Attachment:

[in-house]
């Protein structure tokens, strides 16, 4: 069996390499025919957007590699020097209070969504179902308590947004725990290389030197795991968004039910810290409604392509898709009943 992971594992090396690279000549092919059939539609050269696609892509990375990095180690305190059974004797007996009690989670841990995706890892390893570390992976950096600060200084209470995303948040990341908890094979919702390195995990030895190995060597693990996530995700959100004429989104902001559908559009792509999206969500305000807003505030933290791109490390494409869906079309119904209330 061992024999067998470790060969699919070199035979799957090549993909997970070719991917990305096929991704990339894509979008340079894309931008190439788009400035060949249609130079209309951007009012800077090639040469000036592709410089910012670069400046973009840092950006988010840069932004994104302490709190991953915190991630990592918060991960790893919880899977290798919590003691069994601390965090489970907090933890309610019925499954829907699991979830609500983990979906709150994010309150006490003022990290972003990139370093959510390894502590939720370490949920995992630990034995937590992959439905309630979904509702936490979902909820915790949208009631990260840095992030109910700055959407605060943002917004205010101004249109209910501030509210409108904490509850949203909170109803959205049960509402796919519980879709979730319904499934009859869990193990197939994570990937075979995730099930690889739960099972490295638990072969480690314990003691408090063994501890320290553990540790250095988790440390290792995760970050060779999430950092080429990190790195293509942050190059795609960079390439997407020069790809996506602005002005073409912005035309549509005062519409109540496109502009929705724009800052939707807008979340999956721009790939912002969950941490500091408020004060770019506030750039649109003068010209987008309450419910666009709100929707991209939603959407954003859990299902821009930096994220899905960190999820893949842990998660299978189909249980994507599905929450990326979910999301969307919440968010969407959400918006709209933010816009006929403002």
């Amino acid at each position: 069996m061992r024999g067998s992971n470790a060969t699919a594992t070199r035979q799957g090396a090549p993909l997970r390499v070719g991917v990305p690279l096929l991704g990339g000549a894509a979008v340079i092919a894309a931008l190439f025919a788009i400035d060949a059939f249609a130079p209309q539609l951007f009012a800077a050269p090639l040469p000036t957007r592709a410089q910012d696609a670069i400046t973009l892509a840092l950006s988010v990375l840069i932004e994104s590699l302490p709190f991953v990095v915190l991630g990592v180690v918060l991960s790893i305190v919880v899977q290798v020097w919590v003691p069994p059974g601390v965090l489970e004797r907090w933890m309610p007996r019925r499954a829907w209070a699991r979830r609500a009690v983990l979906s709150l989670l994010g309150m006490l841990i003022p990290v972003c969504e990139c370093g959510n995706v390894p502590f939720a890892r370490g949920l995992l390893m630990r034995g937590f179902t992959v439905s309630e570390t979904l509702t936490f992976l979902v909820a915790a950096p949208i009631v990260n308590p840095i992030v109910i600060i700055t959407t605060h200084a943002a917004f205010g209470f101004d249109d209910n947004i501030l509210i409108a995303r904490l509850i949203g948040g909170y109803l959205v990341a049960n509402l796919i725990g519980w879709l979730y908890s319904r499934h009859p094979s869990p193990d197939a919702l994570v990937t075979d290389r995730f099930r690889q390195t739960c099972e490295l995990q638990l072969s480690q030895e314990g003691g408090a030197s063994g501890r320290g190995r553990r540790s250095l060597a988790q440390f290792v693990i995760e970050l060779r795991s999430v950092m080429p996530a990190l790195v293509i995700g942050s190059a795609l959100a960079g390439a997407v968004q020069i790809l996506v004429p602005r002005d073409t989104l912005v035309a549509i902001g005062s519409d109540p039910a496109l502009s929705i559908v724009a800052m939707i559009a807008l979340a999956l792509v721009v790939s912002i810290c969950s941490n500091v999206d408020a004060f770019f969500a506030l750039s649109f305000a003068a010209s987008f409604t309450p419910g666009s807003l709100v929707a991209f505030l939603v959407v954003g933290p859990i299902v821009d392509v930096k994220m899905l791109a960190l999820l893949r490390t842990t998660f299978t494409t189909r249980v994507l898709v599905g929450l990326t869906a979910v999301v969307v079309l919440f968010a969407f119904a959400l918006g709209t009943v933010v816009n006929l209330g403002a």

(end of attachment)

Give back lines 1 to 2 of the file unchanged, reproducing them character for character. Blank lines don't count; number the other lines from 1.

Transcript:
[in-house]
């Protein structure tokens, strides 16, 4: 069996390499025919957007590699020097209070969504179902308590947004725990290389030197795991968004039910810290409604392509898709009943 992971594992090396690279000549092919059939539609050269696609892509990375990095180690305190059974004797007996009690989670841990995706890892390893570390992976950096600060200084209470995303948040990341908890094979919702390195995990030895190995060597693990996530995700959100004429989104902001559908559009792509999206969500305000807003505030933290791109490390494409869906079309119904209330 061992024999067998470790060969699919070199035979799957090549993909997970070719991917990305096929991704990339894509979008340079894309931008190439788009400035060949249609130079209309951007009012800077090639040469000036592709410089910012670069400046973009840092950006988010840069932004994104302490709190991953915190991630990592918060991960790893919880899977290798919590003691069994601390965090489970907090933890309610019925499954829907699991979830609500983990979906709150994010309150006490003022990290972003990139370093959510390894502590939720370490949920995992630990034995937590992959439905309630979904509702936490979902909820915790949208009631990260840095992030109910700055959407605060943002917004205010101004249109209910501030509210409108904490509850949203909170109803959205049960509402796919519980879709979730319904499934009859869990193990197939994570990937075979995730099930690889739960099972490295638990072969480690314990003691408090063994501890320290553990540790250095988790440390290792995760970050060779999430950092080429990190790195293509942050190059795609960079390439997407020069790809996506602005002005073409912005035309549509005062519409109540496109502009929705724009800052939707807008979340999956721009790939912002969950941490500091408020004060770019506030750039649109003068010209987008309450419910666009709100929707991209939603959407954003859990299902821009930096994220899905960190999820893949842990998660299978189909249980994507599905929450990326979910999301969307919440968010969407959400918006709209933010816009006929403002």